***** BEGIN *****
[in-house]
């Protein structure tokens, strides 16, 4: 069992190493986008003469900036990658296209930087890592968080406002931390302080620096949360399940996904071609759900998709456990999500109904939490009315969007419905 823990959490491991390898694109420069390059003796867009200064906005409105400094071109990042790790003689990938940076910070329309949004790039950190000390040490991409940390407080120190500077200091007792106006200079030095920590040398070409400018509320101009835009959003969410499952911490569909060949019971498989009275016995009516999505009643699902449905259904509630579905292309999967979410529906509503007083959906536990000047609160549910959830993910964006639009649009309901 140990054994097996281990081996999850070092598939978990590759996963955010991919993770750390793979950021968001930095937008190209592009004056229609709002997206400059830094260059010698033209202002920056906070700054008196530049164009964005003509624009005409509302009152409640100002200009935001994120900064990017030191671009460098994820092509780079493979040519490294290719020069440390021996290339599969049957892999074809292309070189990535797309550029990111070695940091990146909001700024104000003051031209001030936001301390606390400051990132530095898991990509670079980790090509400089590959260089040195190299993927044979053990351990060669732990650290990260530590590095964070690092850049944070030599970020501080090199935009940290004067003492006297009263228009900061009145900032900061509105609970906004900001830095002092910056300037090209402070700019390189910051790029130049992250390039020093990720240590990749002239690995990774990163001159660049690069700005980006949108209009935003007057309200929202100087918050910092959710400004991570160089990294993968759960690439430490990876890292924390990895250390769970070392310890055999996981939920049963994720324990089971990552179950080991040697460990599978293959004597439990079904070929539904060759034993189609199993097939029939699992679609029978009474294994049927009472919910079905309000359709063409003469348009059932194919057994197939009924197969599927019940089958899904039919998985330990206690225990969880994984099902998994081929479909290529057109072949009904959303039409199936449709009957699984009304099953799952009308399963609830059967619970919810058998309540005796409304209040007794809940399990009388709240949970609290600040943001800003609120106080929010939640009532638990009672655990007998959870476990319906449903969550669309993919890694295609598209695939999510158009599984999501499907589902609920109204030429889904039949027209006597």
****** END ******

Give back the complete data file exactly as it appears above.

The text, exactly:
[in-house]
């Protein structure tokens, strides 16, 4: 069992190493986008003469900036990658296209930087890592968080406002931390302080620096949360399940996904071609759900998709456990999500109904939490009315969007419905 823990959490491991390898694109420069390059003796867009200064906005409105400094071109990042790790003689990938940076910070329309949004790039950190000390040490991409940390407080120190500077200091007792106006200079030095920590040398070409400018509320101009835009959003969410499952911490569909060949019971498989009275016995009516999505009643699902449905259904509630579905292309999967979410529906509503007083959906536990000047609160549910959830993910964006639009649009309901 140990054994097996281990081996999850070092598939978990590759996963955010991919993770750390793979950021968001930095937008190209592009004056229609709002997206400059830094260059010698033209202002920056906070700054008196530049164009964005003509624009005409509302009152409640100002200009935001994120900064990017030191671009460098994820092509780079493979040519490294290719020069440390021996290339599969049957892999074809292309070189990535797309550029990111070695940091990146909001700024104000003051031209001030936001301390606390400051990132530095898991990509670079980790090509400089590959260089040195190299993927044979053990351990060669732990650290990260530590590095964070690092850049944070030599970020501080090199935009940290004067003492006297009263228009900061009145900032900061509105609970906004900001830095002092910056300037090209402070700019390189910051790029130049992250390039020093990720240590990749002239690995990774990163001159660049690069700005980006949108209009935003007057309200929202100087918050910092959710400004991570160089990294993968759960690439430490990876890292924390990895250390769970070392310890055999996981939920049963994720324990089971990552179950080991040697460990599978293959004597439990079904070929539904060759034993189609199993097939029939699992679609029978009474294994049927009472919910079905309000359709063409003469348009059932194919057994197939009924197969599927019940089958899904039919998985330990206690225990969880994984099902998994081929479909290529057109072949009904959303039409199936449709009957699984009304099953799952009308399963609830059967619970919810058998309540005796409304209040007794809940399990009388709240949970609290600040943001800003609120106080929010939640009532638990009672655990007998959870476990319906449903969550669309993919890694295609598209695939999510158009599984999501499907589902609920109204030429889904039949027209006597």